Diseases of the Rabbit Respiratory Tract

Key Points

  • Pathogens commonly cultured from the rabbit respiratory tract include Pasteurella multocida, Staphylococcus aureus, Enterobacter spp., and Pseudomonas aeruginosa.
  • A subtle sign of upper respiratory disease in rabbits may be discharge matted on the medial aspect of the forepaws due to the rabbit’s tendency to fastidiously clean its face with its forepaws.
  • Consider nasal foreign body in rabbits with persistent, intractable upper respiratory tract infection.
  • Dental disease can be an important underlying cause of upper respiratory tract disease. Overgrowth of maxillary cheek tooth roots can impinge upon the nasal cavity or nasolacrimal duct causing obstruction and bone remodeling.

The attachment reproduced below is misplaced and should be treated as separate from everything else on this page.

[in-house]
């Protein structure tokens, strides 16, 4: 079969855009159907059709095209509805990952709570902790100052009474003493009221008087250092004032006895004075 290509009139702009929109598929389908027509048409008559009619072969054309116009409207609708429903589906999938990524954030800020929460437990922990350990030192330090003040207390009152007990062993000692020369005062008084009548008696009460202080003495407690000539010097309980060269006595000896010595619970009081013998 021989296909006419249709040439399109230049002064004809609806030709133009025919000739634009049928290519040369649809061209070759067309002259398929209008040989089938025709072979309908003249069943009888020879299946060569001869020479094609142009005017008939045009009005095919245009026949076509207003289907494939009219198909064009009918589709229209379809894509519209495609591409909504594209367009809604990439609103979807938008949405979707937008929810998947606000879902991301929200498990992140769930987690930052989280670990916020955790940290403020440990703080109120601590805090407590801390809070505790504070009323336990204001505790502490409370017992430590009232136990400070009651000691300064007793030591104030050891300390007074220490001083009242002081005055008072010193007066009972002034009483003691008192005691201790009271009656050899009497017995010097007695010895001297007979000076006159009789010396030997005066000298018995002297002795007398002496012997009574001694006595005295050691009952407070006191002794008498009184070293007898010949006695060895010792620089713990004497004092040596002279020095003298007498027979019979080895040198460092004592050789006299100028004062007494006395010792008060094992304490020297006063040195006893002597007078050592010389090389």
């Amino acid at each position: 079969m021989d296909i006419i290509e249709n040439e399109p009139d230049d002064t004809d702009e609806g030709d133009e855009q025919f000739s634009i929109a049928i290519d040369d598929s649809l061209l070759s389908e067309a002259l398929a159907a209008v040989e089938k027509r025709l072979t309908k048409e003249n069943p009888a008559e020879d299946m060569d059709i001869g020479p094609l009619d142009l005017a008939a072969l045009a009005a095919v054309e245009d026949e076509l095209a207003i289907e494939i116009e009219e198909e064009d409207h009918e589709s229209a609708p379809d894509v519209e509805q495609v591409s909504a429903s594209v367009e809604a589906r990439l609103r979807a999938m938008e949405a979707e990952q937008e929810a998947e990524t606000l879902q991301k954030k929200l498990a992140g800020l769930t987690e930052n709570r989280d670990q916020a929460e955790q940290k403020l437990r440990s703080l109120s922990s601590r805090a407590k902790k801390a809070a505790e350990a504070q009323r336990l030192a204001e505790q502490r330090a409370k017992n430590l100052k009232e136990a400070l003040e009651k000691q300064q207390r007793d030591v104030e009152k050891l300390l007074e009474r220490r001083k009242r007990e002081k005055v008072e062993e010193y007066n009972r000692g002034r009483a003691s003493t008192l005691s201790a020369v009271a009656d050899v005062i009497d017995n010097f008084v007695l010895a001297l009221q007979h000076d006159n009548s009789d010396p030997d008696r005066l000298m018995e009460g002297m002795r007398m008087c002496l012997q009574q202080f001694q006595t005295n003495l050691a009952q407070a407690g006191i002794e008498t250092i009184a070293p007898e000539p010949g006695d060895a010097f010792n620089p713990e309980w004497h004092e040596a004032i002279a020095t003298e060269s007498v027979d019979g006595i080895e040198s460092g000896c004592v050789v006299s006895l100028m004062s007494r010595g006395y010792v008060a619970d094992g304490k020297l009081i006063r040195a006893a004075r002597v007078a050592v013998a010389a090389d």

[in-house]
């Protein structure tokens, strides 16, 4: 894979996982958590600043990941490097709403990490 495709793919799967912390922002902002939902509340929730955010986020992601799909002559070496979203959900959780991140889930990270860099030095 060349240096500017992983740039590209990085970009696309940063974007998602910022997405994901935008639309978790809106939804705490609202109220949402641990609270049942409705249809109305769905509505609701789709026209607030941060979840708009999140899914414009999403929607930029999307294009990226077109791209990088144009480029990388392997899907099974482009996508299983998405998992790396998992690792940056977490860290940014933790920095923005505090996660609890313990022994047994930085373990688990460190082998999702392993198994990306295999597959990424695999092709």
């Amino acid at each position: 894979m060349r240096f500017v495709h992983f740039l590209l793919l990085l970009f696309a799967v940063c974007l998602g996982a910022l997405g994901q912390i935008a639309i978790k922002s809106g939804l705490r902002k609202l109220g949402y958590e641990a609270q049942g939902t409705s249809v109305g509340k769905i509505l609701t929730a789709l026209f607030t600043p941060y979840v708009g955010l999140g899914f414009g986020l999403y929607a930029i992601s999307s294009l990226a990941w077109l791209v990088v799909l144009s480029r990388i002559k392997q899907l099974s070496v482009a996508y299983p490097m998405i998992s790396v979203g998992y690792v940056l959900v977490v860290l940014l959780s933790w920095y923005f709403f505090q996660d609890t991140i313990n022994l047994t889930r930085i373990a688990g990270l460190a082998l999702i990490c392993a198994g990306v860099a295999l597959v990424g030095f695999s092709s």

• The only clinical signs seen with pneumonia or pulmonary abscess may be tachypnea and a mild to moderate decrease in activity level.
  • Unfortunately pulmonary neoplasia such as metastastic uterine adenocarcinoma is an important cause of lower respiratory tract disease in intact does.
  • A useful adjunct to systemic antibiotic therapy is nebulization, which serves to humidify the respiratory passages and/or deliver antibiotics.

Rhinitis or sinusitis, sometimes called “snuffles” in laymen’s terms, is usually characterized by unilateral or bilateral, mucopurulent nasal discharge, sneezing, and congestion. A subtle sign of upper respiratory tract disease can be discharge matted on the paws or the medial aspect of the forelimbs. Discharge may collect here as the rabbit fastidiously cleans its face with its forepaws. In the early stages of disease, discharge may not be evident on the nose or even on the paws, however close examination of . . .


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